The US Environmental Protection Agency and states should not impose more methane control regulations and guidelines on the domestic oil and gas industry until EPA completes its Oil and Gas Information Collection Request (ICR) and subsequent analyses, an American Petroleum Institute official suggested.
“Moving forward with these guidelines without robust data could impose unachievable emission reduction requirements on the industry, while adding potentially significant costs to the American economy, jobs, consumers, and the environment,” API Senior Director of Regulatory and Scientific Affairs Howard J. Feldman said on Oct. 20.
The federal environmental regulator issued a draft ICR on May 12 to oil and gas producers for information to help develop regulations for controlling methane emissions from existing operations. It also said it planned to seek information on innovative strategies that can locate, measure, and mitigate methane emissions in an accurate and cost-effective manner.
The Independent Petroleum Association of America, American Exploration & Production Council, and 47 other US oil and gas trade associations urged EPA to use the data collection request to learn more about the industry’s concerns and challenges in comments that were submitted (OGJ Online, Aug. 3, 2016).
EPA subsequently proposed a second ICR based on comments it received on its first in a Sept. 13 Federal Register notice. It outlined changes that it made in a Second Draft ICR fact sheet. EPA is accepting comments on its new proposal through Oct. 31.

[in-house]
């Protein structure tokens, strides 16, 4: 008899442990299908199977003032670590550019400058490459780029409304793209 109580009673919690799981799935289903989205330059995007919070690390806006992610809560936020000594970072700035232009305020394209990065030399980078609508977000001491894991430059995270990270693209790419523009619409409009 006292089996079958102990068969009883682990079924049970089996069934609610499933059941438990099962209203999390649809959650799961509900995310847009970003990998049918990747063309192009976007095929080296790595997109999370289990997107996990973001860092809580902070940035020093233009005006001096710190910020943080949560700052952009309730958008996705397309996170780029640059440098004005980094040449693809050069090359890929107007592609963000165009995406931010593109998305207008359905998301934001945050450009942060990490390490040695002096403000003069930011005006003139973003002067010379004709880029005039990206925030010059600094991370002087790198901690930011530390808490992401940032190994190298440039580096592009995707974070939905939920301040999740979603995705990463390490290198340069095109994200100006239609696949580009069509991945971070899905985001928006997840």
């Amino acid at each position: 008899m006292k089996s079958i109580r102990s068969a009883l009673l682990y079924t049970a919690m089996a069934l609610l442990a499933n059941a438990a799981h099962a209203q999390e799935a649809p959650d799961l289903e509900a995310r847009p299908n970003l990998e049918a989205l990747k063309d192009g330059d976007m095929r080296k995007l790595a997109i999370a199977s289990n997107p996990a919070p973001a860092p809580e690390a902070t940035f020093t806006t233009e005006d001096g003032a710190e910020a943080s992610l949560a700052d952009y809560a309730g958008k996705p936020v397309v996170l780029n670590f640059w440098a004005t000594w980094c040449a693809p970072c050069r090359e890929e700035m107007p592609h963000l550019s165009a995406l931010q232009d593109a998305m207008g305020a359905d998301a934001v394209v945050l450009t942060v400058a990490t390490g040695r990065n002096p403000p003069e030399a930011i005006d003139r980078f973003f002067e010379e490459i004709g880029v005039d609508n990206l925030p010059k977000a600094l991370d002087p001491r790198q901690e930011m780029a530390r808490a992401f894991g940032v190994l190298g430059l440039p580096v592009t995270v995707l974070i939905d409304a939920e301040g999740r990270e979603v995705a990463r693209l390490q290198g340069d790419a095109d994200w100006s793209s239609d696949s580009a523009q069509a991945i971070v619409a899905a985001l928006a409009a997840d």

“Air quality has already improved dramatically over the past two decades and will continue to improve as the industry continues to deploy innovative technologies and EPA and states implement existing standards, which are the most stringent ever,” Feldman said.
The US leads the world both in production of oil and gas and reduction of carbon emissions, he maintained. “These environmental milestones are confirmed by EPA’s own [greenhouse gas] inventory, which has consistently shown a downward trend in emissions over the past decade, and by EIA data showing that carbon emissions have already reached 25-year lows due to the increased use of natural gas. These improvements are projected to continue,” said Feldman.
He called this “quantifiable support showing that increased US energy production, improved air quality, and environmental progress are not mutually exclusive. These trends are indicative of what our industry, when given the freedom to innovate, can achieve to improve the environment as we bolster our nation’s energy security.
Feldman noted that API has supported EPA’s Oil and Gas ICR so that any additional regulatory decisions would be based on sound science and better informed on actual emissions and cost impacts for existing sources. The trade association also supports providing ample time for states and businesses to meet the ozone standards, which are set close to background levels.
“In light of current and proposed state and federal regulations that address existing sources, it is better to allow completion of the ICR to inform whether [control technique guidelines] are warranted and avoid the risks that acting on insufficient scientific data and conflicting guidelines could impose on the American public,” said Feldman. “If EPA fails to follow the science, we call on Congress to avoid potential barriers to American economic and environmental progress.”
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